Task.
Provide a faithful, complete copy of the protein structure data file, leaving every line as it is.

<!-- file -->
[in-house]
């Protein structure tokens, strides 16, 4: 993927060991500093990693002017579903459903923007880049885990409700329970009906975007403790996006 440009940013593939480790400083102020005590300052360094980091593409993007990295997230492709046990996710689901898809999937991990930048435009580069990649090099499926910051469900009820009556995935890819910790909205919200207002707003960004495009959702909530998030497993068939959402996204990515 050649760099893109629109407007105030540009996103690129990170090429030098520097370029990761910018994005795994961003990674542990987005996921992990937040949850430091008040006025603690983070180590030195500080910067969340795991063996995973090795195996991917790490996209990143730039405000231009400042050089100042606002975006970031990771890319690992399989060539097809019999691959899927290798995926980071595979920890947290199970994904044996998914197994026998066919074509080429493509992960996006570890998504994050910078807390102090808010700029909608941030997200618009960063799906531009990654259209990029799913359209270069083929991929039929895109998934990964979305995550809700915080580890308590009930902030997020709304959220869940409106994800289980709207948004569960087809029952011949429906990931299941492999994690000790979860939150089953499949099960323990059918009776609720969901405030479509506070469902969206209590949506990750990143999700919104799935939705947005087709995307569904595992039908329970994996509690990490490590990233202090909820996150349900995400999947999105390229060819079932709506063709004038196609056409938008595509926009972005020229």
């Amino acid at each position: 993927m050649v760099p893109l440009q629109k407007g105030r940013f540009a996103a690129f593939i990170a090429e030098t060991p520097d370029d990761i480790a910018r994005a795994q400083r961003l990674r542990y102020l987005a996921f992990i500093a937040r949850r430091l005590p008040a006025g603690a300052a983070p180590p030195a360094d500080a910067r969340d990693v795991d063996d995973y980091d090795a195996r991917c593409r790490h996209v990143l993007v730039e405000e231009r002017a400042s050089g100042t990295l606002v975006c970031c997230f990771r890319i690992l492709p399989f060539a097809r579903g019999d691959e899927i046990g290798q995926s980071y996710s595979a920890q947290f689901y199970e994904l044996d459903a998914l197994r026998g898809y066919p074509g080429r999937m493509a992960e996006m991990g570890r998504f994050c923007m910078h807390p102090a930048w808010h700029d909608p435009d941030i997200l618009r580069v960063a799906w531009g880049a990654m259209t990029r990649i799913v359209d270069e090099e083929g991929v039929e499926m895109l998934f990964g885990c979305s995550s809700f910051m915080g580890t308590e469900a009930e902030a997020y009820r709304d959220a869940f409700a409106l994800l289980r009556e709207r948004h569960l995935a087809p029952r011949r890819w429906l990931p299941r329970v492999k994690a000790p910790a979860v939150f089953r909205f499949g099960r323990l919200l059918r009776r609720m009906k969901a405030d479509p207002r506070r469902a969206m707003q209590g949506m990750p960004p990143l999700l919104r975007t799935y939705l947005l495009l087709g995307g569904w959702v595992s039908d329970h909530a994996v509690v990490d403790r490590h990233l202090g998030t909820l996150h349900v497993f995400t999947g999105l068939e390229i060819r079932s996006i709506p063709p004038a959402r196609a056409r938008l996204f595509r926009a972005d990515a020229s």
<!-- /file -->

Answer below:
[in-house]
């Protein structure tokens, strides 16, 4: 993927060991500093990693002017579903459903923007880049885990409700329970009906975007403790996006 440009940013593939480790400083102020005590300052360094980091593409993007990295997230492709046990996710689901898809999937991990930048435009580069990649090099499926910051469900009820009556995935890819910790909205919200207002707003960004495009959702909530998030497993068939959402996204990515 050649760099893109629109407007105030540009996103690129990170090429030098520097370029990761910018994005795994961003990674542990987005996921992990937040949850430091008040006025603690983070180590030195500080910067969340795991063996995973090795195996991917790490996209990143730039405000231009400042050089100042606002975006970031990771890319690992399989060539097809019999691959899927290798995926980071595979920890947290199970994904044996998914197994026998066919074509080429493509992960996006570890998504994050910078807390102090808010700029909608941030997200618009960063799906531009990654259209990029799913359209270069083929991929039929895109998934990964979305995550809700915080580890308590009930902030997020709304959220869940409106994800289980709207948004569960087809029952011949429906990931299941492999994690000790979860939150089953499949099960323990059918009776609720969901405030479509506070469902969206209590949506990750990143999700919104799935939705947005087709995307569904595992039908329970994996509690990490490590990233202090909820996150349900995400999947999105390229060819079932709506063709004038196609056409938008595509926009972005020229």
């Amino acid at each position: 993927m050649v760099p893109l440009q629109k407007g105030r940013f540009a996103a690129f593939i990170a090429e030098t060991p520097d370029d990761i480790a910018r994005a795994q400083r961003l990674r542990y102020l987005a996921f992990i500093a937040r949850r430091l005590p008040a006025g603690a300052a983070p180590p030195a360094d500080a910067r969340d990693v795991d063996d995973y980091d090795a195996r991917c593409r790490h996209v990143l993007v730039e405000e231009r002017a400042s050089g100042t990295l606002v975006c970031c997230f990771r890319i690992l492709p399989f060539a097809r579903g019999d691959e899927i046990g290798q995926s980071y996710s595979a920890q947290f689901y199970e994904l044996d459903a998914l197994r026998g898809y066919p074509g080429r999937m493509a992960e996006m991990g570890r998504f994050c923007m910078h807390p102090a930048w808010h700029d909608p435009d941030i997200l618009r580069v960063a799906w531009g880049a990654m259209t990029r990649i799913v359209d270069e090099e083929g991929v039929e499926m895109l998934f990964g885990c979305s995550s809700f910051m915080g580890t308590e469900a009930e902030a997020y009820r709304d959220a869940f409700a409106l994800l289980r009556e709207r948004h569960l995935a087809p029952r011949r890819w429906l990931p299941r329970v492999k994690a000790p910790a979860v939150f089953r909205f499949g099960r323990l919200l059918r009776r609720m009906k969901a405030d479509p207002r506070r469902a969206m707003q209590g949506m990750p960004p990143l999700l919104r975007t799935y939705l947005l495009l087709g995307g569904w959702v595992s039908d329970h909530a994996v509690v990490d403790r490590h990233l202090g998030t909820l996150h349900v497993f995400t999947g999105l068939e390229i060819r079932s996006i709506p063709p004038a959402r196609a056409r938008l996204f595509r926009a972005d990515a020229s």